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There is a serious increase in demand in the fashion industry for retailers to become multi-channel and make browsing and buying on a mobile easier for consumers.
We have seen a huge increase of well known retails branch out to mobile sites, from ASOS back in 2010 to Newlook in April this year.
In the first quarter of 2011 alone, 11% of retail-related searched were made from mobile devices (Retail Week). This suggests that potential consumers are already using their phones to look for sites and products, regardless of whether a website has a specific mobile version.
Fashion is social. In the very words of Coco Chanel:
Fashion is what is happening. By having mobile fashion websites, retailers can be at the touch of a button when consumers are out, socialising and living their lives. For example, if a consumer is out with their friends, discussing what they might wear to an event, they can easily go on their phone to browse and purchase. If they see a friend wearing something and ask where it is from, they can easily go on their mobile and purchase it. Mobile fashion websites mean that purchasing fashion online can be made even more social than we already see with social media.
For many people, shopping has become an activity. It is something to do, almost becoming a hobby. It is nothing new for consumers to wonder around fashion retail shops on their lunch break, or to pass time, treating it as an activity, rather than simply a process to purchase clothing. Having fashion mobile sites allows this use of shopping to be transferred to consumers on the go. For example, if a consumer is on their train commute home from work, they may wish to browse a mobile fashion website to pass the time. This could easily lead to a purchase.
Mobile fashion websites can also be the perfect partner to bricks-and-mortar stores. If a consumer sees an item in store, but it is unavailable in their size, they can easily go online there and then and purchase it. This is a great convenience for consumers, but it also allows the retailers in brick-and-mortar stores to encourage the purchase while the consumer has the product fresh in their minds, even though they are unable to offer it in store.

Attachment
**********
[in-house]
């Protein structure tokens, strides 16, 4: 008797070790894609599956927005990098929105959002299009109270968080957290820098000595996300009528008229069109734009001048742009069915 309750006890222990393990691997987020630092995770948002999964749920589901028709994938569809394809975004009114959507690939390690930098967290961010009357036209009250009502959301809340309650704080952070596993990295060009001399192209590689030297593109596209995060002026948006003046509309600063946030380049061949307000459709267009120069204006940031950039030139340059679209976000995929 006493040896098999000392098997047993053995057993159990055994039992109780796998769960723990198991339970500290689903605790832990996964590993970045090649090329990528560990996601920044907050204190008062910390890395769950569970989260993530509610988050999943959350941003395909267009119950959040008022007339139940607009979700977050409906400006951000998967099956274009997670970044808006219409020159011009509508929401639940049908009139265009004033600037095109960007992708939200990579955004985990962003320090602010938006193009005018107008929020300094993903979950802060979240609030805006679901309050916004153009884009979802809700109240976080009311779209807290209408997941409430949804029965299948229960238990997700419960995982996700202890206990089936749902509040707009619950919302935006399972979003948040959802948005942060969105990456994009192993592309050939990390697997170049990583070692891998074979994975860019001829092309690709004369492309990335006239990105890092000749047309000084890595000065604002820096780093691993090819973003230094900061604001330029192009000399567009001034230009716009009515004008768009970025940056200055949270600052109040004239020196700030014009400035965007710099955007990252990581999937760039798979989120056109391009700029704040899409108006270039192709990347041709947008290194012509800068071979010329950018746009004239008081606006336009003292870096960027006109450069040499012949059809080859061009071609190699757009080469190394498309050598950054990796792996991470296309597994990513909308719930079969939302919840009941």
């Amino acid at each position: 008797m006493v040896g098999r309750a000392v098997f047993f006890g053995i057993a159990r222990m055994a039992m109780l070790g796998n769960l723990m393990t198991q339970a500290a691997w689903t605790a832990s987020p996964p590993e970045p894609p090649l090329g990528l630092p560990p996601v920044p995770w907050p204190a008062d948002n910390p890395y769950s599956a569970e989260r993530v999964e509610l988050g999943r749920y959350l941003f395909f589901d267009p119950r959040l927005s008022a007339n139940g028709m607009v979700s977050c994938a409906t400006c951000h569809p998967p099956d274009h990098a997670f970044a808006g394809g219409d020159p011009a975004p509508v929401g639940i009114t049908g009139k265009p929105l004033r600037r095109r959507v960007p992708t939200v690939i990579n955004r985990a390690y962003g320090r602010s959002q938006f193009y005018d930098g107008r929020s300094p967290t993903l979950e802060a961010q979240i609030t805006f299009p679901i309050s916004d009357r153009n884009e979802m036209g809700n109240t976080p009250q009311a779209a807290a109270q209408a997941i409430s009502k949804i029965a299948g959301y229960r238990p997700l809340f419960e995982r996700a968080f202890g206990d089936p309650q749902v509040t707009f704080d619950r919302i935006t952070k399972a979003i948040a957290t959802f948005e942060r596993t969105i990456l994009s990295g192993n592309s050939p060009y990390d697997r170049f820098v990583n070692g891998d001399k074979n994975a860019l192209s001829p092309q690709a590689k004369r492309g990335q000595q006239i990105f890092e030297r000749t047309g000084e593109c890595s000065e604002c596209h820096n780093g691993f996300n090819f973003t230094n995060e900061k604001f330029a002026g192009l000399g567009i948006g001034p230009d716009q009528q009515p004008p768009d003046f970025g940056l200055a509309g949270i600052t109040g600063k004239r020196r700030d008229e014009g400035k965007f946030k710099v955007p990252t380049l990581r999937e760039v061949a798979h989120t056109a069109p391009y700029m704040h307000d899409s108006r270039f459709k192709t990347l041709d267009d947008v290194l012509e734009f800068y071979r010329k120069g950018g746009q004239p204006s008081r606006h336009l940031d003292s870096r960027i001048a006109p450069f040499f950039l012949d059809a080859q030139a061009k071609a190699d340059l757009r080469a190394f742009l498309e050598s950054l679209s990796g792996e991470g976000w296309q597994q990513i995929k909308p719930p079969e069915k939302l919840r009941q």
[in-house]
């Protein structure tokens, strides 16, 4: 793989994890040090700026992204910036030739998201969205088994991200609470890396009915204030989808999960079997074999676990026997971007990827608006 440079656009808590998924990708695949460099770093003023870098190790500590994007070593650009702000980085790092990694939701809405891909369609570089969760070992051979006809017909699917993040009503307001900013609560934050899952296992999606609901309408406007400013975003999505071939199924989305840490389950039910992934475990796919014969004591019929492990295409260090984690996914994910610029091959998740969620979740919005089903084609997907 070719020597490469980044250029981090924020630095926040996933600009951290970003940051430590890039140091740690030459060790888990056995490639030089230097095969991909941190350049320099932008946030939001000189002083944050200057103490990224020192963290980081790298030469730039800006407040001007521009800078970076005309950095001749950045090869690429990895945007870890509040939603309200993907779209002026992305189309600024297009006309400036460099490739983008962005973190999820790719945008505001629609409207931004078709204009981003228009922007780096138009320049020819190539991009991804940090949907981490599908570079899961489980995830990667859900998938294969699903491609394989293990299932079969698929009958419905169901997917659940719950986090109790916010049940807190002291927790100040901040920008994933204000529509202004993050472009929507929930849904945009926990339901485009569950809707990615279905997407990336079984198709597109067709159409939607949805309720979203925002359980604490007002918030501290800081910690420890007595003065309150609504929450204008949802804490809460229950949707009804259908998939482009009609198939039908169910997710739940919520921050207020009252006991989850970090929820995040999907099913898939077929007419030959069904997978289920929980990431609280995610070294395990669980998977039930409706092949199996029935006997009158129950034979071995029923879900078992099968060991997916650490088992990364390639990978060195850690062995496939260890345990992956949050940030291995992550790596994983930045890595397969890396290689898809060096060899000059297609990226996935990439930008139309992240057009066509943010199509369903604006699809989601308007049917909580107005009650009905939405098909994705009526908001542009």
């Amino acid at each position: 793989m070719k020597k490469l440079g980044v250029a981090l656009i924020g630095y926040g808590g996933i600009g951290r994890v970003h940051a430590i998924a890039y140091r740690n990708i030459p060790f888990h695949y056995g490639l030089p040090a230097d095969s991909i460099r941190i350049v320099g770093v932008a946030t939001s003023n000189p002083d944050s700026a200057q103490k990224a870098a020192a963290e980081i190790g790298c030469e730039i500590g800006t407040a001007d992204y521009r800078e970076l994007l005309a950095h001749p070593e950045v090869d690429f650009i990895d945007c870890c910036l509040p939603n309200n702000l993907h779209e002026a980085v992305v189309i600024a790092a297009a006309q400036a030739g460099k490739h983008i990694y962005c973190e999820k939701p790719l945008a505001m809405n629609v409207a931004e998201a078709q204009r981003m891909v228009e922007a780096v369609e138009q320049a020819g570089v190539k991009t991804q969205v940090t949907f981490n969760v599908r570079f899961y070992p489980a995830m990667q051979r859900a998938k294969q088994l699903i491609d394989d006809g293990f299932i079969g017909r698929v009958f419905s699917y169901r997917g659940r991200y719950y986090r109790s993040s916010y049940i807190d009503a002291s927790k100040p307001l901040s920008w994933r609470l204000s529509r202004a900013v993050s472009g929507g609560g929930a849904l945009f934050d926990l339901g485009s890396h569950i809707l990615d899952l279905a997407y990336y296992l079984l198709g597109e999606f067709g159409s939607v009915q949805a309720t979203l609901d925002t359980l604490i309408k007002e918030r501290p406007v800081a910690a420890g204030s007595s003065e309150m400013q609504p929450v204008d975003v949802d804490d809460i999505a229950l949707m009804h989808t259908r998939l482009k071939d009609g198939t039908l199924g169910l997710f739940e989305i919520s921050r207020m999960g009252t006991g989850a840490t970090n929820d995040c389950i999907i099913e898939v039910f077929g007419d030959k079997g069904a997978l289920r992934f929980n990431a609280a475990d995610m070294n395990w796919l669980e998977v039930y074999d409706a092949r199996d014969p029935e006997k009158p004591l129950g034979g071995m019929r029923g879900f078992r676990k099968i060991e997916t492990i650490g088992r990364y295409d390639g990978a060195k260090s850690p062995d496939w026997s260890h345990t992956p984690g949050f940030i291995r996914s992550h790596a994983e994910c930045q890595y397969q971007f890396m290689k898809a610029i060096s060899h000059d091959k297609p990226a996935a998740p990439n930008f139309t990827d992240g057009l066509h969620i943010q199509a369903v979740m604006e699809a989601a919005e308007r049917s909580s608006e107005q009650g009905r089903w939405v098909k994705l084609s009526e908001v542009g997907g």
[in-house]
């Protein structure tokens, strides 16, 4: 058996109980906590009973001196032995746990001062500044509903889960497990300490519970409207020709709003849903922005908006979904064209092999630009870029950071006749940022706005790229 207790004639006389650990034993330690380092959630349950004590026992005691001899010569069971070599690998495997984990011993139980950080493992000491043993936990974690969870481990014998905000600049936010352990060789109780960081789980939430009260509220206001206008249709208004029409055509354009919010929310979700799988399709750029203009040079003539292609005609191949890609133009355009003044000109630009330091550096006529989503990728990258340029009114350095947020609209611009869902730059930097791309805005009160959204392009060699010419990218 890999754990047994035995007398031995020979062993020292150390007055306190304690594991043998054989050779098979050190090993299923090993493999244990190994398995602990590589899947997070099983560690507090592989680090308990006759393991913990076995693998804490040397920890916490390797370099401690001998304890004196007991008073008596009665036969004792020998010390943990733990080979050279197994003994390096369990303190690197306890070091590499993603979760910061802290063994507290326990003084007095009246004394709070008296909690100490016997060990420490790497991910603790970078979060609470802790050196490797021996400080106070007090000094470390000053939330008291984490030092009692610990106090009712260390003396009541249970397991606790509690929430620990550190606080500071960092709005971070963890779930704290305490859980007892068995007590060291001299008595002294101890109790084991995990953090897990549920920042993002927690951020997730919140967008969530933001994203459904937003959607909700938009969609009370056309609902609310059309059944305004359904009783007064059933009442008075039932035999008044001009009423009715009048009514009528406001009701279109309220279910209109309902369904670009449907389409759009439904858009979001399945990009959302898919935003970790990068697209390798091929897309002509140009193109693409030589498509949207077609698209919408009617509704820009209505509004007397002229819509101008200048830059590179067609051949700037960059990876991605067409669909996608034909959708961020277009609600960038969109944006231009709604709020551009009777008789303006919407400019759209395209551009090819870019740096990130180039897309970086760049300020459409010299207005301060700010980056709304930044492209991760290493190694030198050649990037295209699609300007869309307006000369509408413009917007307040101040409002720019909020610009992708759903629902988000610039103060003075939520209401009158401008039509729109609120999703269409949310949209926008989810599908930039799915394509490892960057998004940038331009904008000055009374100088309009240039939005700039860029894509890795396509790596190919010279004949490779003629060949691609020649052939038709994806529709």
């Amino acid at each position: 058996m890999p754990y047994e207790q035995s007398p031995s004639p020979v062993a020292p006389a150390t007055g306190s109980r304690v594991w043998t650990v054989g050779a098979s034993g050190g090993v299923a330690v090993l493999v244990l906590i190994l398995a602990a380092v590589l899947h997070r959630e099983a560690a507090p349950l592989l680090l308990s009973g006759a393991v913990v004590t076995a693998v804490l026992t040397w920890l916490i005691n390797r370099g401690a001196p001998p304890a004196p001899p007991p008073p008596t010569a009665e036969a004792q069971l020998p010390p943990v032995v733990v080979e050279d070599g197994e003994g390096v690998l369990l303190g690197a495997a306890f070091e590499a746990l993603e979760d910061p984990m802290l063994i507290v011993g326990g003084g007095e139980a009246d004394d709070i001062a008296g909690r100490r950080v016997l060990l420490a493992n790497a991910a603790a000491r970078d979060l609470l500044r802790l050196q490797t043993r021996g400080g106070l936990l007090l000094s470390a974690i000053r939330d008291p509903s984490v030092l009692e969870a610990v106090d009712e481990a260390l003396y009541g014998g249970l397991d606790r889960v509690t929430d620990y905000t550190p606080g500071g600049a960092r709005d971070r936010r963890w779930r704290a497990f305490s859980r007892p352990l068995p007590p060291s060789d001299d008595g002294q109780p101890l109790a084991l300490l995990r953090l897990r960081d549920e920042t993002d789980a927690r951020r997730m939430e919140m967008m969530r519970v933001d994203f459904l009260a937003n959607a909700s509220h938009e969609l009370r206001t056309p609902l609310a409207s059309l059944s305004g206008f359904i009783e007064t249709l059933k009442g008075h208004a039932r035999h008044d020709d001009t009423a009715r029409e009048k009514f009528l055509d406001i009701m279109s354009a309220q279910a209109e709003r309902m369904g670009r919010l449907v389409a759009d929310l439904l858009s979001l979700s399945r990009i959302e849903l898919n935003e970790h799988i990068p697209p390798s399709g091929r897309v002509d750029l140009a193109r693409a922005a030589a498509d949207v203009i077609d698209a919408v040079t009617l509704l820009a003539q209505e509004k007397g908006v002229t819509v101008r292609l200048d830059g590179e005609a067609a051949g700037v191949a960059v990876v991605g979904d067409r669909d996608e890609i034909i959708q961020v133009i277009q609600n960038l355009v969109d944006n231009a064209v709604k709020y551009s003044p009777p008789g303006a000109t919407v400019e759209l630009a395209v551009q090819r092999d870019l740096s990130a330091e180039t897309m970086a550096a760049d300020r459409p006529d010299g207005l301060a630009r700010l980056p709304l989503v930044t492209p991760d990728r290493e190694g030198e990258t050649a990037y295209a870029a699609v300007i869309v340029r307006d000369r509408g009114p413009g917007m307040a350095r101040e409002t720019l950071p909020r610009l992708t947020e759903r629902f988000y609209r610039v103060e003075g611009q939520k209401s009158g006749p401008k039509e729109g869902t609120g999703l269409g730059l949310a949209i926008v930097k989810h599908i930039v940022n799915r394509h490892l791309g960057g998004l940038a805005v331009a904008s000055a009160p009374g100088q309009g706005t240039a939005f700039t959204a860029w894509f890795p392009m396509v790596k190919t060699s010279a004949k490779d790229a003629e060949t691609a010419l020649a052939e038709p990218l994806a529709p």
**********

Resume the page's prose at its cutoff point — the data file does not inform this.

It is important to remember that consumers don’t always go straight to a mobile fashion retailer website. They may be reading a fashion magazine app on their phone, or a fashion blog that links the retailer website. Just think how much more likely that visit is to lead to a conversion if the site that it links to is a mobile version of the site.
Perhaps the most obvious reason that fashion mobile websites have seen such an increase, is because it gives the consumer an online experience tailored to their device. This makes everything easier and more convenient for the consumer, from browsing to purchasing. It is also important to remember that many technologies which are common place on fashion retail websites, such as flash, might not be recognised by browsers on mobile devices. This means that if retailers don’t have a mobile version of the site, consumers may not be able to use the site on their mobile at all.
The fact that so many retail related searches take place from mobile devices tells us that consumers are already looking at fashion retailer sites on their mobiles, so by making a mobile version of the site retailers can create competitive advantage and increase the likelihood of conversions on a mobile device.
In today’s multichannel world, there are mountains of data which provide insights into how users have interacted with your business and their path to conversion (or non-conversion). It is important to understand performance with multichannel marketing, which can be achieved through attribution modelling. Attribution refers to assigning credit to something (a channel, touchpoint, etc.) for the role it played in the final conversion. An attribution model is a rule, or set of rules, that assigns this credit correctly to the right channel or touchpoint.
For a long time, Bing, the UK’s second-largest search engine, has been underappreciated and, in some instances, even ignored. Often regarded as the inferior search engine to market leader Google, Bing has historically struggled to appeal to many in the digital world. Most PPC analysts would give justified reasons for neglecting Bing for so long; these include the volume of traffic and the user experience just not matching up to Google. However, the validity of these assessments is now diminishing. Bing has grown and improved rapidly in the last couple of years; if you are not integrating it into your comprehensive digital marketing plan, you run the risk of missing out on a large portion of your chosen market and significant revenue.